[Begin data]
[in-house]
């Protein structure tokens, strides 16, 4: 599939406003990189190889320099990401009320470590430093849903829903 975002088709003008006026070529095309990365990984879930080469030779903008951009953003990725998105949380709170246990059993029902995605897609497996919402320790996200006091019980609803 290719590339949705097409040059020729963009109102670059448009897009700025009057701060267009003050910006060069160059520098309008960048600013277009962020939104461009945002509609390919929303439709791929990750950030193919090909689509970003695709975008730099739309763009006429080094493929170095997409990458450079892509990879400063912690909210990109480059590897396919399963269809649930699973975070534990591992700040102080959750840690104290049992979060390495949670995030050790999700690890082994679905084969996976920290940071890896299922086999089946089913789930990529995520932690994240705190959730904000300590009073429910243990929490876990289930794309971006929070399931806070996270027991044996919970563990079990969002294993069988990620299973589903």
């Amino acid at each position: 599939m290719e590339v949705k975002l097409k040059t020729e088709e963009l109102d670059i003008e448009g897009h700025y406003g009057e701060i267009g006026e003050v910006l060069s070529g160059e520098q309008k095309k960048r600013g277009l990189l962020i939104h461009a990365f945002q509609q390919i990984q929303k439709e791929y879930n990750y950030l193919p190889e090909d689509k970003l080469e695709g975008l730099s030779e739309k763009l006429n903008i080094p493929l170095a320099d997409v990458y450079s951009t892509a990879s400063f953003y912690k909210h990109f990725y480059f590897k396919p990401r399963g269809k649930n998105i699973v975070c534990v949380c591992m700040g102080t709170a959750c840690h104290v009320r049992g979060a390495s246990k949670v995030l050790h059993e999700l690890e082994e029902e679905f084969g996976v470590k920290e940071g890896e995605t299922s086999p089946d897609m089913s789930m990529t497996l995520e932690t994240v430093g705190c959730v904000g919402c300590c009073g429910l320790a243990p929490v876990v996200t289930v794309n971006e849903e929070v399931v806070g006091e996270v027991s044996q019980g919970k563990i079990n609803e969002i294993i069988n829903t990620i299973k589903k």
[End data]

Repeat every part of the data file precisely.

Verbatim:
[in-house]
């Protein structure tokens, strides 16, 4: 599939406003990189190889320099990401009320470590430093849903829903 975002088709003008006026070529095309990365990984879930080469030779903008951009953003990725998105949380709170246990059993029902995605897609497996919402320790996200006091019980609803 290719590339949705097409040059020729963009109102670059448009897009700025009057701060267009003050910006060069160059520098309008960048600013277009962020939104461009945002509609390919929303439709791929990750950030193919090909689509970003695709975008730099739309763009006429080094493929170095997409990458450079892509990879400063912690909210990109480059590897396919399963269809649930699973975070534990591992700040102080959750840690104290049992979060390495949670995030050790999700690890082994679905084969996976920290940071890896299922086999089946089913789930990529995520932690994240705190959730904000300590009073429910243990929490876990289930794309971006929070399931806070996270027991044996919970563990079990969002294993069988990620299973589903």
């Amino acid at each position: 599939m290719e590339v949705k975002l097409k040059t020729e088709e963009l109102d670059i003008e448009g897009h700025y406003g009057e701060i267009g006026e003050v910006l060069s070529g160059e520098q309008k095309k960048r600013g277009l990189l962020i939104h461009a990365f945002q509609q390919i990984q929303k439709e791929y879930n990750y950030l193919p190889e090909d689509k970003l080469e695709g975008l730099s030779e739309k763009l006429n903008i080094p493929l170095a320099d997409v990458y450079s951009t892509a990879s400063f953003y912690k909210h990109f990725y480059f590897k396919p990401r399963g269809k649930n998105i699973v975070c534990v949380c591992m700040g102080t709170a959750c840690h104290v009320r049992g979060a390495s246990k949670v995030l050790h059993e999700l690890e082994e029902e679905f084969g996976v470590k920290e940071g890896e995605t299922s086999p089946d897609m089913s789930m990529t497996l995520e932690t994240v430093g705190c959730v904000g919402c300590c009073g429910l320790a243990p929490v876990v996200t289930v794309n971006e849903e929070v399931v806070g006091e996270v027991s044996q019980g919970k563990i079990n609803e969002i294993i069988n829903t990620i299973k589903k």